Absent answers from State of State address, UMKC leaders wait to see how Mo. budget cuts impact campus

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KANSAS CITY, Mo. -- Missouri Governor Eric Greitens made no mention of the state's budget crisis, or his plan to fix it in his first State of the State Address Tuesday.

He outlined his budget cuts in a Twitter video Monday. The bulk of those $146 million in cuts are to higher education. That includes nearly $56 million in core funding for Missouri’s four year institutions.

University of Missouri-Kansas City leaders are still waiting to find out how much will be trimmed from their $240 million budget as a result.

A complete list of Greitens budget cuts, already had more than $5 million from promising UMKC programs on the chopping block.

A sign at the entrance from the plaza to UMKC's campus boasts the plot of land as the future home of the Free Enterprise Center. A public-private partnership was formed in 2015 with funding from the Kauffman Foundation and others so area high school and college students can pursue entrepreneurial ventures.

But in just his first week in office, Governor Greitens pulled the plug on $3.3 million in public funding for the center and tens of millions more earmarked for higher education.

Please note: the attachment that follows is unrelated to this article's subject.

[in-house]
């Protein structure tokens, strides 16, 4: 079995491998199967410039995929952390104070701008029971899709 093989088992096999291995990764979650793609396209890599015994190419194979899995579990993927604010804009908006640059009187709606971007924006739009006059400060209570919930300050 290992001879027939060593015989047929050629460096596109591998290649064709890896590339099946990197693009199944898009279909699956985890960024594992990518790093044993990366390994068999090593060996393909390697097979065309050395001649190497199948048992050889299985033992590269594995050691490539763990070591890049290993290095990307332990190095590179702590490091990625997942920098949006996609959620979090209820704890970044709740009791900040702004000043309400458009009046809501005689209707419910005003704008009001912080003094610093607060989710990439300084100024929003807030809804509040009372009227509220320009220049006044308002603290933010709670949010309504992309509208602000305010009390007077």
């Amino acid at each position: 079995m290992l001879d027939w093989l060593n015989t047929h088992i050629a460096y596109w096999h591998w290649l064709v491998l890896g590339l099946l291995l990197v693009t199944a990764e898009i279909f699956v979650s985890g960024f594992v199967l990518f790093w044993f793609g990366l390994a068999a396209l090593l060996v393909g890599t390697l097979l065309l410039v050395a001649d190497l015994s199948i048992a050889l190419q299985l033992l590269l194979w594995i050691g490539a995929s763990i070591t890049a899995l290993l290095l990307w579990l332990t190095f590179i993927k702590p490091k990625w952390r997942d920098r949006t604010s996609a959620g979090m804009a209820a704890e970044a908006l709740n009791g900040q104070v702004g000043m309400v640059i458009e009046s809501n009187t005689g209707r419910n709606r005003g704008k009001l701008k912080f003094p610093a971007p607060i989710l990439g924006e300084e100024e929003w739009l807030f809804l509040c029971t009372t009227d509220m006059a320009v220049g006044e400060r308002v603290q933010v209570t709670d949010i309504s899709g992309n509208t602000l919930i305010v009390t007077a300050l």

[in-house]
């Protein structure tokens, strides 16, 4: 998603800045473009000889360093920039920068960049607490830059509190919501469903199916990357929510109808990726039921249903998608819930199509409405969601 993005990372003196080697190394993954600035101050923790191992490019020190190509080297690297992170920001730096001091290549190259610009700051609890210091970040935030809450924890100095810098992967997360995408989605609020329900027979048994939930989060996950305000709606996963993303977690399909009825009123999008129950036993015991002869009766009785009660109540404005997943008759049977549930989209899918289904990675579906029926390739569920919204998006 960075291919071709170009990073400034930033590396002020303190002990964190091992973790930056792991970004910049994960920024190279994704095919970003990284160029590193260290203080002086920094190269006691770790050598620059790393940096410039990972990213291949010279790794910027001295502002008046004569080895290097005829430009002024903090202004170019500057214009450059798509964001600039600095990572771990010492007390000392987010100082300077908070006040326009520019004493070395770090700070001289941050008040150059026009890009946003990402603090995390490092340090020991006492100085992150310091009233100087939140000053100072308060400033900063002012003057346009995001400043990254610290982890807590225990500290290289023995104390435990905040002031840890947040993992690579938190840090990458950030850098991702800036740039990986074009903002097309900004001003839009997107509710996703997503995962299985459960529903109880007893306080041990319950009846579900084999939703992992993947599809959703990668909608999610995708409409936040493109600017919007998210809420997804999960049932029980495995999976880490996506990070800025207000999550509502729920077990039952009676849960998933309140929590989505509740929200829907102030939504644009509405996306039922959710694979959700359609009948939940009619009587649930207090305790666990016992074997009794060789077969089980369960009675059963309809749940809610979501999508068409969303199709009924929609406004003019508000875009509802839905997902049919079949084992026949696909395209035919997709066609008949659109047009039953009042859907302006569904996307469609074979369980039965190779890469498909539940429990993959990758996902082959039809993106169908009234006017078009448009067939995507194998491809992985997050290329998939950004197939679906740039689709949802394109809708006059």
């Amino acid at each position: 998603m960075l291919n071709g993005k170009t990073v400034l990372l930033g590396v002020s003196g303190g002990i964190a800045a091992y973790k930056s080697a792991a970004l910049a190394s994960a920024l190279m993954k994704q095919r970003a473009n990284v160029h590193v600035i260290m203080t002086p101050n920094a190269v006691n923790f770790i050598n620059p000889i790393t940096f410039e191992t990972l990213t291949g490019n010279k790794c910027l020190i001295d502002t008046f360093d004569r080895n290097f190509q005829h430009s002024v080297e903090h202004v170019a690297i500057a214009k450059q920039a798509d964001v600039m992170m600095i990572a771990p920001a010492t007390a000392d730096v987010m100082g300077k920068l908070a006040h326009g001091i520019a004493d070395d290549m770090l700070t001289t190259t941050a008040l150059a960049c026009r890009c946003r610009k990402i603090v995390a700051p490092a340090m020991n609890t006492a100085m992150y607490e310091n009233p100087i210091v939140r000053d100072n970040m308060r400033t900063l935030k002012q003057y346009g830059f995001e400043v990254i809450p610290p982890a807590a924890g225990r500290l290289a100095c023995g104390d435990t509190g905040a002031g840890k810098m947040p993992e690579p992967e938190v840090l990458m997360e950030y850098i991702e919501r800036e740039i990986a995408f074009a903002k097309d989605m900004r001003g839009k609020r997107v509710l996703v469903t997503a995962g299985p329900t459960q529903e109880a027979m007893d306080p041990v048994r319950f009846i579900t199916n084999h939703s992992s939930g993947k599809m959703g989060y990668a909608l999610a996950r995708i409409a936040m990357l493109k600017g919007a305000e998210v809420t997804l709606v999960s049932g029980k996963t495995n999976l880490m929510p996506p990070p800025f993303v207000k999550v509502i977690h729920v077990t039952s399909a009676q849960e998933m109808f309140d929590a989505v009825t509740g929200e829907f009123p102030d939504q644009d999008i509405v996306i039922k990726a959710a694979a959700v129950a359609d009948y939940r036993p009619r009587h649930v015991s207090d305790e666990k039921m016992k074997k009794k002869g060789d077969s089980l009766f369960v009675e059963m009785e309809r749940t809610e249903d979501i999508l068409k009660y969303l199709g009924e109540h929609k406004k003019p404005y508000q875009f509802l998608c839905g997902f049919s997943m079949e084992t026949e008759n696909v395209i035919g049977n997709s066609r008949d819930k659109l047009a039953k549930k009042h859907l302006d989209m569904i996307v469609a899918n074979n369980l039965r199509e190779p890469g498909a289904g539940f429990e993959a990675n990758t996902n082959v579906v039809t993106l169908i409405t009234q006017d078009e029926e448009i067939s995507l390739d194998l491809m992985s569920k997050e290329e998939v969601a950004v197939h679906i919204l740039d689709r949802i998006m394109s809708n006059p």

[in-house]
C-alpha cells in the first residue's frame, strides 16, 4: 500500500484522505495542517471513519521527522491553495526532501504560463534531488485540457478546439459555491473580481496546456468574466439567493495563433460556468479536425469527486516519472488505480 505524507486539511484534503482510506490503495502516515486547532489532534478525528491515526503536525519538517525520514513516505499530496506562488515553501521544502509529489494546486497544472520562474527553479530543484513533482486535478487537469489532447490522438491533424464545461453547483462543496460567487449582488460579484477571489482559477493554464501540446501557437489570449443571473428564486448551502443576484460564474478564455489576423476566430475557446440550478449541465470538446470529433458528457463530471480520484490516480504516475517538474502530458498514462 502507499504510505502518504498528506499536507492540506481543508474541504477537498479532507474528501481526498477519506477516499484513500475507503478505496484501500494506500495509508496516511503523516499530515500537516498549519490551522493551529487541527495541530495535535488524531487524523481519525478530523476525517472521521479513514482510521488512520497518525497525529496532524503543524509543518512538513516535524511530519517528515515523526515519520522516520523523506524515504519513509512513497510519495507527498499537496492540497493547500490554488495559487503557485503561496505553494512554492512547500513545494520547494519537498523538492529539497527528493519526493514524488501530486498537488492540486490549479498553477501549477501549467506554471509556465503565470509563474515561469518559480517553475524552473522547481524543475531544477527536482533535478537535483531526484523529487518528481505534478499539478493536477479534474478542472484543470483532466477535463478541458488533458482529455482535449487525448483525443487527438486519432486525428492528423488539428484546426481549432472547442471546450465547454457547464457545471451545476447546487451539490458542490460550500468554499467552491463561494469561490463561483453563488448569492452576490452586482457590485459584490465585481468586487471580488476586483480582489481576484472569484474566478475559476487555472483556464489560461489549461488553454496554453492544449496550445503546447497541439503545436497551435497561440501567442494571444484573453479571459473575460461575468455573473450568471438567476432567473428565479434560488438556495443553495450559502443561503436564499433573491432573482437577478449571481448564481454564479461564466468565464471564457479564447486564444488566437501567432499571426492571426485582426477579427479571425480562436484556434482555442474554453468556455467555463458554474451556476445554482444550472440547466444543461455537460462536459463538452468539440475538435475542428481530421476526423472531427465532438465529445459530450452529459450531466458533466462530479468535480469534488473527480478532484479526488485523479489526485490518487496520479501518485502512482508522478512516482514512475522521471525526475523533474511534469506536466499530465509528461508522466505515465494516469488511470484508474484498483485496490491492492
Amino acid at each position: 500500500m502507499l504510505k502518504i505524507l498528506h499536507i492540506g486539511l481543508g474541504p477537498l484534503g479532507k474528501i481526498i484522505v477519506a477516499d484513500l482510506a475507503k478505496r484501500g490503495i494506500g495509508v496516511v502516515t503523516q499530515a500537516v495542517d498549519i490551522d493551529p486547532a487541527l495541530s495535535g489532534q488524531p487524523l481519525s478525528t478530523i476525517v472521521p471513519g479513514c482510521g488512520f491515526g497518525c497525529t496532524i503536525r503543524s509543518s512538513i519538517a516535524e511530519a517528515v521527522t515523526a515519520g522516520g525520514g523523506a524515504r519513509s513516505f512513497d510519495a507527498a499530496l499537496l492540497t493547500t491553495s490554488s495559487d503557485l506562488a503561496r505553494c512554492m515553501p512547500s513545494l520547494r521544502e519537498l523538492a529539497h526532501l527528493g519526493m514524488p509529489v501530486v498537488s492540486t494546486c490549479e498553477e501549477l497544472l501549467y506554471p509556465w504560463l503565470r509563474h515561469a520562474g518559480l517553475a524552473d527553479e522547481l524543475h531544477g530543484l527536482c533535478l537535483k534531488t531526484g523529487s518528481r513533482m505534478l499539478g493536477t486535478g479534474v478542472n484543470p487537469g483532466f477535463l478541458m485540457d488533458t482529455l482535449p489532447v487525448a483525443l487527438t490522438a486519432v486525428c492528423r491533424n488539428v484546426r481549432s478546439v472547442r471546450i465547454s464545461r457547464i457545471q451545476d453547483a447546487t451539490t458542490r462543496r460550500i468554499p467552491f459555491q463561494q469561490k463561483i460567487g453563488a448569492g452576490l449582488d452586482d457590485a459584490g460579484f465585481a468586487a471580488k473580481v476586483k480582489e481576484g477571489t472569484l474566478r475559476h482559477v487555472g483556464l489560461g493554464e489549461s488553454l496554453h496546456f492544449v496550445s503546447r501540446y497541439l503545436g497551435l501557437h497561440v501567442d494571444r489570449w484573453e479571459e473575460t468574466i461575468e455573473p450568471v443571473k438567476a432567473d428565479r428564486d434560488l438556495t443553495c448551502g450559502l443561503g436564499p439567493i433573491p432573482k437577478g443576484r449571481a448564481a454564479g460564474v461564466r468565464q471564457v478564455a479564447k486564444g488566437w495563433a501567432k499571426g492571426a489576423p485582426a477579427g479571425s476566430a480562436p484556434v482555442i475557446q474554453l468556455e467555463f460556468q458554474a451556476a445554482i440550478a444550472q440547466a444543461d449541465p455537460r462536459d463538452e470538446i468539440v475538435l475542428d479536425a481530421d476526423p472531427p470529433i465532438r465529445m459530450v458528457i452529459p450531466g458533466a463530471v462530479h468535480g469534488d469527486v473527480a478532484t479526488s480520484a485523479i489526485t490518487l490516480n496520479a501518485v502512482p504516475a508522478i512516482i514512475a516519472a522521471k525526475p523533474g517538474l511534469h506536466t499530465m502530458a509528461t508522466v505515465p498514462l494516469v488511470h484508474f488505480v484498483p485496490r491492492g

“Why is all this happening I don’t understand that just sounds not right?” UMKC pre-med student Sky Cope said.

Greitens says he inherited the budget crisis that will require $700 million in cuts the next 18 months.

Greitens' budget slashes $2 million combined out of UMKC co-op dental and doctorate pharmacy programs, and about $200,000 from a neighborhood initiative where UMKC helps it’s neighbors be better citizens.

Adam Phillips learned of the budget cuts Tuesday on his first day as a UMKC freshman.

“Students are going to be the ones to miss out, that’s the bottom line where else is the money to go?” Phillips said.

Greitens says the cuts will help balance the budget and protect elementary education and public safety funding. UMKC Sophomore Samantha Urueta said Missouri should consider alternatives like Kansas’s proposed tax hikes on cigarette and alcohol.

“They should not cut education, that’s people’s dreams and futures,” she said.

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